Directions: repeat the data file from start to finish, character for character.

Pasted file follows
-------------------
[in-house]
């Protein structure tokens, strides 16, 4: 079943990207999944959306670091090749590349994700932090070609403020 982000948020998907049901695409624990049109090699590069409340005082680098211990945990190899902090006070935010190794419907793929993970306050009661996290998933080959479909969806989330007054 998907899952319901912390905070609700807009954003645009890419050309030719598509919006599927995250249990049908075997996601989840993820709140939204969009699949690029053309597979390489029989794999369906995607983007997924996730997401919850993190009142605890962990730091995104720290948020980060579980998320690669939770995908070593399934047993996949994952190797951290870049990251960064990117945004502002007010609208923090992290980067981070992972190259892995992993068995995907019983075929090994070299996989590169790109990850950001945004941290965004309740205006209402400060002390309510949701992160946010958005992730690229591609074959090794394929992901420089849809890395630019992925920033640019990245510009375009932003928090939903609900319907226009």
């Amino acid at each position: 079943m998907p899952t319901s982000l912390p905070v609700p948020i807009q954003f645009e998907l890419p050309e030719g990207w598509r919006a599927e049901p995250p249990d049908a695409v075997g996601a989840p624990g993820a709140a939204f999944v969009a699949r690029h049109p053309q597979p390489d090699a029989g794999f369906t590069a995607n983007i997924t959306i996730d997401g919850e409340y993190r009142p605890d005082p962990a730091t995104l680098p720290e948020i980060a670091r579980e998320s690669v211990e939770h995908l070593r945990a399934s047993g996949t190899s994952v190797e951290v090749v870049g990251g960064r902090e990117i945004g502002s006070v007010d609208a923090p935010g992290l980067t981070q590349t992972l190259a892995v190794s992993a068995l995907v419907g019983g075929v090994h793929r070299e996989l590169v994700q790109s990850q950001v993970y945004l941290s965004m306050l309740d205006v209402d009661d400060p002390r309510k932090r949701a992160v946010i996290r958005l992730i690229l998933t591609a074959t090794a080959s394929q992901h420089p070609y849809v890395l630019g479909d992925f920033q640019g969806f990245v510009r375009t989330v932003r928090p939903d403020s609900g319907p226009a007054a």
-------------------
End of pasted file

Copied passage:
[in-house]
């Protein structure tokens, strides 16, 4: 079943990207999944959306670091090749590349994700932090070609403020 982000948020998907049901695409624990049109090699590069409340005082680098211990945990190899902090006070935010190794419907793929993970306050009661996290998933080959479909969806989330007054 998907899952319901912390905070609700807009954003645009890419050309030719598509919006599927995250249990049908075997996601989840993820709140939204969009699949690029053309597979390489029989794999369906995607983007997924996730997401919850993190009142605890962990730091995104720290948020980060579980998320690669939770995908070593399934047993996949994952190797951290870049990251960064990117945004502002007010609208923090992290980067981070992972190259892995992993068995995907019983075929090994070299996989590169790109990850950001945004941290965004309740205006209402400060002390309510949701992160946010958005992730690229591609074959090794394929992901420089849809890395630019992925920033640019990245510009375009932003928090939903609900319907226009």
């Amino acid at each position: 079943m998907p899952t319901s982000l912390p905070v609700p948020i807009q954003f645009e998907l890419p050309e030719g990207w598509r919006a599927e049901p995250p249990d049908a695409v075997g996601a989840p624990g993820a709140a939204f999944v969009a699949r690029h049109p053309q597979p390489d090699a029989g794999f369906t590069a995607n983007i997924t959306i996730d997401g919850e409340y993190r009142p605890d005082p962990a730091t995104l680098p720290e948020i980060a670091r579980e998320s690669v211990e939770h995908l070593r945990a399934s047993g996949t190899s994952v190797e951290v090749v870049g990251g960064r902090e990117i945004g502002s006070v007010d609208a923090p935010g992290l980067t981070q590349t992972l190259a892995v190794s992993a068995l995907v419907g019983g075929v090994h793929r070299e996989l590169v994700q790109s990850q950001v993970y945004l941290s965004m306050l309740d205006v209402d009661d400060p002390r309510k932090r949701a992160v946010i996290r958005l992730i690229l998933t591609a074959t090794a080959s394929q992901h420089p070609y849809v890395l630019g479909d992925f920033q640019g969806f990245v510009r375009t989330v932003r928090p939903d403020s609900g319907p226009a007054a």